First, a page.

Visiting the bison at the preserve is a bit like taking a trip back in time or out West. “What we all imagine is bison on the prairie, and that is what you see at Belwin—a tall-grass prairie, bison roaming through it and wildflowers blooming,” Phillips says. “That experience has a wild feel to it.” Each summer, the herd occupies a 150-acre restored prairie near Division Street and Stagecoach Trail in Afton. A 20-foot observation tower and lower platform are free and accessible to the public from dawn until dusk.
Since bison are active animals and move around often, they sometimes venture quite far from the observation area. For visitors wanting to get an up-close experience, Belwin offers rides on its Bison Buggy. The buggy was introduced in 2010 as a way to get out into the prairie and right up next to the animals. “It’s kind of a homemade safari experience,” Kafka says. The custom-built vehicle seats eight comfortably and combines the front end of a commercial mower, the back of a flatbed truck, seats from a school bus and a canopy from a pontoon.
Bison Buggy rides are available to Belwin members during its monthly Open Third Saturdays, during which the preserve offers special free programming and access to the areas usually reserved to SPPS. On these days, members can take a 30-minute ride. Memberships cost an annual contribution of as little as $1. For members who donate more than $500 a year, a private buggy ride with refreshments can be reserved for up to two hours.
The buggy also is used as a shuttle from the parking lot to the observation area during the annual events when NorthStar releases the herd. Kafka has seen the bison-release events grow in popularity each year, with last year’s release drawing more than 1,600 attendees, compared to around 300 the year before. This year’s bison release is set for noon on June 11 and is free and open to the public. Attendees can expect activities, refreshments and the excitement of seeing the bison come charging out of the trucks into their summer home. Parking for the event is at the Lucy Winton Bell lots, a 10-minute walk through the prairie away from the observation area. The bison are released as close to noon as possible, so arriving early is recommended.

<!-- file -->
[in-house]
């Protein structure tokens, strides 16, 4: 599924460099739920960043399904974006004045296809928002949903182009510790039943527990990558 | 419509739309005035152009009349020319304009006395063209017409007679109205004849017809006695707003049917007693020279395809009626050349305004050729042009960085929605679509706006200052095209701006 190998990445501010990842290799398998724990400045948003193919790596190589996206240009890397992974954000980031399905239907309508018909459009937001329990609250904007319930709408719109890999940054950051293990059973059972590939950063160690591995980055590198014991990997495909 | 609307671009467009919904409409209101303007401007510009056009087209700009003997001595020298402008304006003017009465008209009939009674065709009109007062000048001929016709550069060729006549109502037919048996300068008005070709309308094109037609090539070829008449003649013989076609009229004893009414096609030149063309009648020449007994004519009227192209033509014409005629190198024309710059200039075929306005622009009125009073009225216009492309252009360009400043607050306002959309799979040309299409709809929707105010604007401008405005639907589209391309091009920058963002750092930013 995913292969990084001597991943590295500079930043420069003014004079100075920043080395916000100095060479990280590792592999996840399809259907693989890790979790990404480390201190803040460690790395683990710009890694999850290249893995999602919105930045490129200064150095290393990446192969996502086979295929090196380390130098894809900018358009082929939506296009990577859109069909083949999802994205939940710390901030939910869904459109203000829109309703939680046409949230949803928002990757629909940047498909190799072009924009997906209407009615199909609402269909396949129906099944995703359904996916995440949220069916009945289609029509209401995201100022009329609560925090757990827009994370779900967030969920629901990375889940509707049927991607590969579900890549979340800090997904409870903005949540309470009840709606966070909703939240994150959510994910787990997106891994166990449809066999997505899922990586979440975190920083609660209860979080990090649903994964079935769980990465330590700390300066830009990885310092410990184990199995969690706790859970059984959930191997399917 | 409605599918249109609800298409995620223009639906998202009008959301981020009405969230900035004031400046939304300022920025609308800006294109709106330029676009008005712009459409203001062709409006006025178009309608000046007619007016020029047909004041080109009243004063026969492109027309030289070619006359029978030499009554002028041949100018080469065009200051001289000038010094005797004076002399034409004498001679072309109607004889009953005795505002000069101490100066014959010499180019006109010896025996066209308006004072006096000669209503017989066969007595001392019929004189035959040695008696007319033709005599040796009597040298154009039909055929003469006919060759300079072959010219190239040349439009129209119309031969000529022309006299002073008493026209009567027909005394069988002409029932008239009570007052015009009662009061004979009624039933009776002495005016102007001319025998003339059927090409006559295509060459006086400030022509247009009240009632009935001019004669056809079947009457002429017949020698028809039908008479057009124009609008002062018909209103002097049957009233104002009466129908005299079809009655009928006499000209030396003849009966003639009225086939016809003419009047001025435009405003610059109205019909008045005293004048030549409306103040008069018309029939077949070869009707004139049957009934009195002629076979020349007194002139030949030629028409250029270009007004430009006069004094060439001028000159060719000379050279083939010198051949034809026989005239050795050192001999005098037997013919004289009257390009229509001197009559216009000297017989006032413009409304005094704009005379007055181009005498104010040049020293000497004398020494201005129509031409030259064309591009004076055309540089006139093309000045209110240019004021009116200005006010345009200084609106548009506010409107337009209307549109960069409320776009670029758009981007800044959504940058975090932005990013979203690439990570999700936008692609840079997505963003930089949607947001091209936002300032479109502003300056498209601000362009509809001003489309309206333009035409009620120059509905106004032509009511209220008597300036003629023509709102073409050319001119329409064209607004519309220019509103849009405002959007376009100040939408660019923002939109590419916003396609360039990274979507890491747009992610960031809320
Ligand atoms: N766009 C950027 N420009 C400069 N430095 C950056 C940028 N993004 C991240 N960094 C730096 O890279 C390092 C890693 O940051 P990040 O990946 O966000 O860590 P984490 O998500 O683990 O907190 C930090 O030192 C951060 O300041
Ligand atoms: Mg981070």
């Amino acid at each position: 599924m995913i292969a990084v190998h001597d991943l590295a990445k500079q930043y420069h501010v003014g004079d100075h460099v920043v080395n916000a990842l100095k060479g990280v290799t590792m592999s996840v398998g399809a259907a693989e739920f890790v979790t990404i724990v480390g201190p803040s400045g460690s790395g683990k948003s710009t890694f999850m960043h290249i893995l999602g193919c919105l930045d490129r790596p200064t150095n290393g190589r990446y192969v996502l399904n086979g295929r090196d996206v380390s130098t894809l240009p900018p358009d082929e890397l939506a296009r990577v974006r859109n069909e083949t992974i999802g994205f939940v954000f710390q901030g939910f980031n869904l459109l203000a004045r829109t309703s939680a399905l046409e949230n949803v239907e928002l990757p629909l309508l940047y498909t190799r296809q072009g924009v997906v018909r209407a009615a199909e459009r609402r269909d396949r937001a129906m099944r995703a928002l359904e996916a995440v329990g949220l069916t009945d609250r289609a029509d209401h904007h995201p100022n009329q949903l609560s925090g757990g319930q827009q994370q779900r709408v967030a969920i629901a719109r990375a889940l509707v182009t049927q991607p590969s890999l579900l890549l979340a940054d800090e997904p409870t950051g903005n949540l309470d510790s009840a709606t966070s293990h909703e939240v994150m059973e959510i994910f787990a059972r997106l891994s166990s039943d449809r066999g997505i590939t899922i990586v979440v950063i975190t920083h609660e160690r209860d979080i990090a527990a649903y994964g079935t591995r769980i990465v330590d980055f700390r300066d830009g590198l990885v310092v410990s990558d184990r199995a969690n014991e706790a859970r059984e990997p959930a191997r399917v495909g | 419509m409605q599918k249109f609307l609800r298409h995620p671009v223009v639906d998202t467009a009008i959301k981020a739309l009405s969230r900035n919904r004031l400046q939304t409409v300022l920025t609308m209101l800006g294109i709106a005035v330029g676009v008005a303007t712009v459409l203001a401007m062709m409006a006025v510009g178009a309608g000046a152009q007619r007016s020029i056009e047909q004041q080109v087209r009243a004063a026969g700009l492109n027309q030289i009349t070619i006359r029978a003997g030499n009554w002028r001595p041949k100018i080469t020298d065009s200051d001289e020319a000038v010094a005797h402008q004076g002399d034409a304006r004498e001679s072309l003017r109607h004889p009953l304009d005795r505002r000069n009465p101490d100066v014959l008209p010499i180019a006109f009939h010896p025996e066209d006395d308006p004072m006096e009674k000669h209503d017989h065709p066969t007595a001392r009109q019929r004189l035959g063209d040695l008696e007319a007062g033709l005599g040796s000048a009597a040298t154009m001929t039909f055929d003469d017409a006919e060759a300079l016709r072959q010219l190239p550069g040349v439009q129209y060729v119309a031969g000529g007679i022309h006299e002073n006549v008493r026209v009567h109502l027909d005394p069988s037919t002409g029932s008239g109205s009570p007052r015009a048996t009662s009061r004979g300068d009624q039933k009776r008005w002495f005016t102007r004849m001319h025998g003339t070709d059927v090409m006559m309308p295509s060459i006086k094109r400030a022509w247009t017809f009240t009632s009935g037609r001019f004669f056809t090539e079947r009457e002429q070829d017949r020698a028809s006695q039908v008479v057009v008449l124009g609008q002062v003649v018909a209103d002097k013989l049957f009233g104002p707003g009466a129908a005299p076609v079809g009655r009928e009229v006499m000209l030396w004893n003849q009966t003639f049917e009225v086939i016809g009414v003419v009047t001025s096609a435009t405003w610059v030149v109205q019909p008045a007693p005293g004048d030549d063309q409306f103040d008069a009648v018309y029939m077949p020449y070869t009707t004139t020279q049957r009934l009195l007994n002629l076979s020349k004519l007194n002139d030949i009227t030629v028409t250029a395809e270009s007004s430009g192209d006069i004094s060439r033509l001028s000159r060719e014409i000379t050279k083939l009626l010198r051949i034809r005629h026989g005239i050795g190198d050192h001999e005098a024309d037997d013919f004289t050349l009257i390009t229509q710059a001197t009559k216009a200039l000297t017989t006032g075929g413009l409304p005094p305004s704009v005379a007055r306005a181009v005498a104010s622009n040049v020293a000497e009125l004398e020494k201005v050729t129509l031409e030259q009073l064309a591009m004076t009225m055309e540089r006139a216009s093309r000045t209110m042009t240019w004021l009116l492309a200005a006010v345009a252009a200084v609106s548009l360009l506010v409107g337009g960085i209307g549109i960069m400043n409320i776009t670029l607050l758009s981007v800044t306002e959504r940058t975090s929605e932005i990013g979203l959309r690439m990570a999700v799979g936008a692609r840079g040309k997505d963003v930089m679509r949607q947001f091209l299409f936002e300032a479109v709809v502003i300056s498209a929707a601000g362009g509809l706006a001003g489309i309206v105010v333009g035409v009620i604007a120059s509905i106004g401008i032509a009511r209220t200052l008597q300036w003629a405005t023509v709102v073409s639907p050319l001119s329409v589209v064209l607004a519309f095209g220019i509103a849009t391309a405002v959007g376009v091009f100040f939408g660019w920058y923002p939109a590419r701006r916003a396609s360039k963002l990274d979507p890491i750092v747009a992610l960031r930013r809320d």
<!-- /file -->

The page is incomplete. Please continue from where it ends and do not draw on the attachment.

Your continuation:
While Phillips says the Belwin staff had a feeling the bison would be well-received by the community, they were bowled over by how popular they’ve become, he says. Through the years, he has noticed regulars who like to come check in on the bison throughout the summer. “You’ll see the same people day after day or week after week visiting them,” he says. Kafka also has seen enthusiasm for the animals. “I’ve had people come up to me and tell me about their experiences with bison in the West,” she says. “It’s kind of a romantic animal, you know. It captures people’s imagination.”
(Belwin Conservatory’s Ned Phillips and Nancy Kafka board the Bison Buggy, a custom-built contraption that seats eight and is available to the public for rent, in order to see bison up close on a guided prairie safari. This year’s bison herd will be released at noon June 11.)